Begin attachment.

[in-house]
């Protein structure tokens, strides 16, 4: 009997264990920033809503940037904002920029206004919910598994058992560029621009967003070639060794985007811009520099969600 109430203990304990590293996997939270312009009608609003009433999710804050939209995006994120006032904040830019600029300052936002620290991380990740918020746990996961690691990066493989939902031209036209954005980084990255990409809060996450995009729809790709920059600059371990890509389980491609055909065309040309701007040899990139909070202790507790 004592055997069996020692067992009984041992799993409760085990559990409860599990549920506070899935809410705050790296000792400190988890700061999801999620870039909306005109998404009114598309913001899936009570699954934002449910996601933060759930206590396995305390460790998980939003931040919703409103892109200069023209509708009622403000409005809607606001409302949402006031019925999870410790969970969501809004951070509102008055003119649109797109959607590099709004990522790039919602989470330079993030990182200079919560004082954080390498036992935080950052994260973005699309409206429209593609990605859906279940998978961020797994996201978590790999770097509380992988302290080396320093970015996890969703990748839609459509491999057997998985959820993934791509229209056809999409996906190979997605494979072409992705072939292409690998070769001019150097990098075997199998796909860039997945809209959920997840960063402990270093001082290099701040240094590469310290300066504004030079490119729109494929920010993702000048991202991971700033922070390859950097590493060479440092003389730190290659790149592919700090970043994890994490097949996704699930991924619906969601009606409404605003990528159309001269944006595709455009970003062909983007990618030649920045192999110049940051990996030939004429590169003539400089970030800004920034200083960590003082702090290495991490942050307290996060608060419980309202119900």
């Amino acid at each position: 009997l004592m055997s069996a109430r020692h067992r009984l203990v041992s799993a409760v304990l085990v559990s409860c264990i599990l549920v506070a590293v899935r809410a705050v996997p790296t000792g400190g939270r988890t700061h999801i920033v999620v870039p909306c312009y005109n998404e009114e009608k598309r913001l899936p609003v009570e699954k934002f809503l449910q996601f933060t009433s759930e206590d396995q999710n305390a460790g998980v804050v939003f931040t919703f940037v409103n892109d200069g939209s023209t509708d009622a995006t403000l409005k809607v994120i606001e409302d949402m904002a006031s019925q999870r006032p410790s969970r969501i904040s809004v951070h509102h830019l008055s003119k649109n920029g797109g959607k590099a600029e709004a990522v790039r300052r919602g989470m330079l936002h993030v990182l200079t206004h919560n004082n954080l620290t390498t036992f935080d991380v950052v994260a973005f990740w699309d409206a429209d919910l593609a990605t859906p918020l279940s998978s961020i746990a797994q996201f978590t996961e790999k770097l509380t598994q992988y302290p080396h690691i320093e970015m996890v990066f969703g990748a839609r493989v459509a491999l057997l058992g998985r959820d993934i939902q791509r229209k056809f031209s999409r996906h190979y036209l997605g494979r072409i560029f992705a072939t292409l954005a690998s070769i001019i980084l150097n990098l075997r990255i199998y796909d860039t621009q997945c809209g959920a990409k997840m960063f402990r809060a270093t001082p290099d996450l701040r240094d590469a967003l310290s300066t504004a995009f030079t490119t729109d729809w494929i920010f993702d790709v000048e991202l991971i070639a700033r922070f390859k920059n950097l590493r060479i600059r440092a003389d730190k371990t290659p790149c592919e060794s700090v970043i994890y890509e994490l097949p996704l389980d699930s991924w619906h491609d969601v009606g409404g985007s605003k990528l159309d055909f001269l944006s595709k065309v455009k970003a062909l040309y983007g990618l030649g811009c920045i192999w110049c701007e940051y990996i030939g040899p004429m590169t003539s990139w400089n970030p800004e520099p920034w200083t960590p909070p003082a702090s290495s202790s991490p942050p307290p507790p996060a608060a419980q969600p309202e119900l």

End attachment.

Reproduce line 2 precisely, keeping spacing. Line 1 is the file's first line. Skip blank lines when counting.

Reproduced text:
């Protein structure tokens, strides 16, 4: 009997264990920033809503940037904002920029206004919910598994058992560029621009967003070639060794985007811009520099969600 109430203990304990590293996997939270312009009608609003009433999710804050939209995006994120006032904040830019600029300052936002620290991380990740918020746990996961690691990066493989939902031209036209954005980084990255990409809060996450995009729809790709920059600059371990890509389980491609055909065309040309701007040899990139909070202790507790 004592055997069996020692067992009984041992799993409760085990559990409860599990549920506070899935809410705050790296000792400190988890700061999801999620870039909306005109998404009114598309913001899936009570699954934002449910996601933060759930206590396995305390460790998980939003931040919703409103892109200069023209509708009622403000409005809607606001409302949402006031019925999870410790969970969501809004951070509102008055003119649109797109959607590099709004990522790039919602989470330079993030990182200079919560004082954080390498036992935080950052994260973005699309409206429209593609990605859906279940998978961020797994996201978590790999770097509380992988302290080396320093970015996890969703990748839609459509491999057997998985959820993934791509229209056809999409996906190979997605494979072409992705072939292409690998070769001019150097990098075997199998796909860039997945809209959920997840960063402990270093001082290099701040240094590469310290300066504004030079490119729109494929920010993702000048991202991971700033922070390859950097590493060479440092003389730190290659790149592919700090970043994890994490097949996704699930991924619906969601009606409404605003990528159309001269944006595709455009970003062909983007990618030649920045192999110049940051990996030939004429590169003539400089970030800004920034200083960590003082702090290495991490942050307290996060608060419980309202119900």